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Ecological forecasting uses knowledge of physics, ecology and physiology to predict how ecosystems will change in the future in response to environmental factors such as climate change. The ultimate goal of the approach is to provide people such as resource managers and designers of marine reserves with information that they can then use to respond, in advance, to future changes,[1] a form of adaptation to global warming.

One of the most important environmental factors impacting organisms today is global warming. Most physiological processes are affected by temperature, and so even small changes in weather and climate can lead to large changes in the growth, reproduction and survival of animals and plants. The scientific consensus[2][3] is that the increase in atmospheric greenhouse gases due to human activity caused most of the warming observed since the start of the industrial era. These changes are in turn impacting both humans and natural ecosystems.[4]

One major challenge is to predict where, when and with what magnitude impacts are likely to occur so that we can mitigate or at least prepare for them.[1] Ecological forecasting applies existing knowledge of how animals and plants interact with their physical environment[5] to ask how changes in environmental factors might result in changes to the ecosystems as a whole.[6][7]



  • Climate envelope modeling: relies on statistical correlations between existing species distributions and environmental variables to define a species' tolerance.[8] Envelopes of tolerance are then drawn around existing ranges. By predicting future levels of factors such as temperature, rainfall, and salinity, new range boundaries are then predicted. These methods are good for examining large numbers of species, but are likely not a good means of predicting effects at fine scales.
  • Niche level modeling: is a newer method which links physiological information about a species to models of animal and plant body temperature.[9] [10] In contrast to “climate envelope” approaches, environmental variables are predicted at the level of the niche and are therefore much more exact.[5] However, the approach is also usually more time consuming.[8]

Forecasting example

External images
Intertidal temperature forecasting
University of South Carolina

Forecasts of temperature, shown in the diagram at the right as colored dots, along the North Island of New Zealand in the austral summer of 2007. As per the temperature scale shown at the bottom, intertidal temperatures were forecast to exceed 30°C at some locations on February 19; surveys later showed that these sites corresponded to large die-offs in burrowing sea urchins.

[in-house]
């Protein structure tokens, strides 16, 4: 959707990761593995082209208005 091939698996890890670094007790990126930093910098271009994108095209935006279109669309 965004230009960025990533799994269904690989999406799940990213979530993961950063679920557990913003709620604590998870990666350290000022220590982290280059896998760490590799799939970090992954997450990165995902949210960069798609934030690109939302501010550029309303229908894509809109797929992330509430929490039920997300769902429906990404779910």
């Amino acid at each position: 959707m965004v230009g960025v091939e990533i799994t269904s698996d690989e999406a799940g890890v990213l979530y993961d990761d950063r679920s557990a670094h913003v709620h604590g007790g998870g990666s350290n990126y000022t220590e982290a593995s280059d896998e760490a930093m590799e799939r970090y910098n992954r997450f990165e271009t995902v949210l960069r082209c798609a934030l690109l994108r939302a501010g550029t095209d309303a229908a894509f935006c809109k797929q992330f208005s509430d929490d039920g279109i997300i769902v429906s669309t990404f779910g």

See also


  1. ^ a b Clark et al. 2001
  2. ^ "Joint science academies' statement: The science of climate change" (ASP). Royal Society. 2001-05-17. Retrieved 2007-04-01. "The work of the Intergovernmental Panel on Climate Change (IPCC) represents the consensus of the international scientific community on climate change science" 
  3. ^ "Rising to the climate challenge". Nature 449 (7164): 755. 2007-10-18. doi:10.1038/449755a. Retrieved 2007-11-06. 
  4. ^ CCSP 2008
  5. ^ a b Kearney 2006
  6. ^ Gilman et al. 2006
  7. ^ Wethey and Woodin 2008
  8. ^ a b Pearson and Dawson 2003
  9. ^ Kearney et al. 2008
  10. ^ Helmuth et al. 2006


  • CCSP, 2008. The effects of climate change on agriculture, land resources, water resources, and biodiversity. A Report by the U.S. Climate Change Science Program and the Subcommittee on Global Change Research., P. Backlund, A. Janetos, D. Schimel, J. Hatfield, K. Boote, P. Fay, L. Hahn, C. Izaurralde, B.A. Kimball, T. Mader, J. Morgan, D. Ort, W. Polley, A. Thomson, D. Wolfe, M. Ryan, S. Archer, R. Birdsey, C. Dahm, L. Heath, J. Hicke, D. Hollinger, T. Huxman, G. Okin, R. Oren, J. Randerson, W. Schlesinger, D. Lettenmaier, D. Major, L. Poff, S. Running, L. Hansen, D. Inouye, B.P. Kelly, L Meyerson, B. Peterson, R. Shaw. U.S. Environmental Protection Agency, Washington, D.C. 362 pp. Available online at [1]
  • Clark, J.S. et al. 2001. Ecological forecasts: an emerging imperative. Science 293: 657-660.
  • Gilman, S.E., D.S. Wethey and B. Helmuth 2006. Variation in the sensitivity of organismal body temperature to climate change over local and geographic scales. Proceedings of the National Academy of Sciences, 103 (25): 9560-9565.
  • Helmuth, B., N. Mieszkowska, P. Moore and S.J. Hawkins. 2006. Living on the edge of two changing worlds: forecasting the responses of rocky intertidal ecosystems to climate change. Annual Review of Ecolology Evolution and Systematics 37: 373-404. [2]
  • Kearney, M. 2006. Habitat, environment and niche: what are we modelling? Oikos 115: 186-191.
  • Kearney, M, B.L. Phillips, C.R. Tracy, K.A. Christian, G. Betts, and W.P. Porter, 2008. Modelling species distributions without using species distributions: the cane toad in Australia under current and future climates. Ecography 31 (4): 423-434.
  • Oreskes, N., 2004. The scientific consensus on climate change. Science 306, 1686.
  • Pearson, R. G. and T. P. Dawson, 2003. Predicting the impacts of climate change on the distribution of species: are bioclimate envelope models useful? Global Ecology and Biogeography 12, 361-371.
  • Wethey, D.S,. and S.A. Woodin. 2008. Ecological hindcasting of biogeographic responses to climate change in the European intertidal zone. Hydrobiologia 606:139-151. [3]

External links



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